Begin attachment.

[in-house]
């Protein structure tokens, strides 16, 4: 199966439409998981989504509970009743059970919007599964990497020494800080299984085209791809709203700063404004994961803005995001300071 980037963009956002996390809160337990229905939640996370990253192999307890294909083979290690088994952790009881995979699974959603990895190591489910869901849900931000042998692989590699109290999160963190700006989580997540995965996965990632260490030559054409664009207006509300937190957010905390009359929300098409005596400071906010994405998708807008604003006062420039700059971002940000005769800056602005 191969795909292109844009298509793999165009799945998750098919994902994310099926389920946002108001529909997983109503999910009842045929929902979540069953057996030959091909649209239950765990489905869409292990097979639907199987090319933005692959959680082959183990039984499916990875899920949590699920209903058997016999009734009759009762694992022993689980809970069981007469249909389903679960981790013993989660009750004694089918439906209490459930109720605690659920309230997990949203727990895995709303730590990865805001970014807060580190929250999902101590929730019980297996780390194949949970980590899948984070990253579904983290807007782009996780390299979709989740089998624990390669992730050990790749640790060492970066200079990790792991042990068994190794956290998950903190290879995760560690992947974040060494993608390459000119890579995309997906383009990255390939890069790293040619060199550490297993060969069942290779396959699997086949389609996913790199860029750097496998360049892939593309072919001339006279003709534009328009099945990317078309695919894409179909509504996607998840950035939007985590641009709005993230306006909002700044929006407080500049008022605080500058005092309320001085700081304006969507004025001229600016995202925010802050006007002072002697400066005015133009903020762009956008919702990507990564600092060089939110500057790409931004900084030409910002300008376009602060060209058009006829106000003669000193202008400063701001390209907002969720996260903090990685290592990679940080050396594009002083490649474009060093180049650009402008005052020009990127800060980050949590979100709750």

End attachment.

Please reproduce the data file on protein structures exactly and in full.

[in-house]
């Protein structure tokens, strides 16, 4: 199966439409998981989504509970009743059970919007599964990497020494800080299984085209791809709203700063404004994961803005995001300071 980037963009956002996390809160337990229905939640996370990253192999307890294909083979290690088994952790009881995979699974959603990895190591489910869901849900931000042998692989590699109290999160963190700006989580997540995965996965990632260490030559054409664009207006509300937190957010905390009359929300098409005596400071906010994405998708807008604003006062420039700059971002940000005769800056602005 191969795909292109844009298509793999165009799945998750098919994902994310099926389920946002108001529909997983109503999910009842045929929902979540069953057996030959091909649209239950765990489905869409292990097979639907199987090319933005692959959680082959183990039984499916990875899920949590699920209903058997016999009734009759009762694992022993689980809970069981007469249909389903679960981790013993989660009750004694089918439906209490459930109720605690659920309230997990949203727990895995709303730590990865805001970014807060580190929250999902101590929730019980297996780390194949949970980590899948984070990253579904983290807007782009996780390299979709989740089998624990390669992730050990790749640790060492970066200079990790792991042990068994190794956290998950903190290879995760560690992947974040060494993608390459000119890579995309997906383009990255390939890069790293040619060199550490297993060969069942290779396959699997086949389609996913790199860029750097496998360049892939593309072919001339006279003709534009328009099945990317078309695919894409179909509504996607998840950035939007985590641009709005993230306006909002700044929006407080500049008022605080500058005092309320001085700081304006969507004025001229600016995202925010802050006007002072002697400066005015133009903020762009956008919702990507990564600092060089939110500057790409931004900084030409910002300008376009602060060209058009006829106000003669000193202008400063701001390209907002969720996260903090990685290592990679940080050396594009002083490649474009060093180049650009402008005052020009990127800060980050949590979100709750």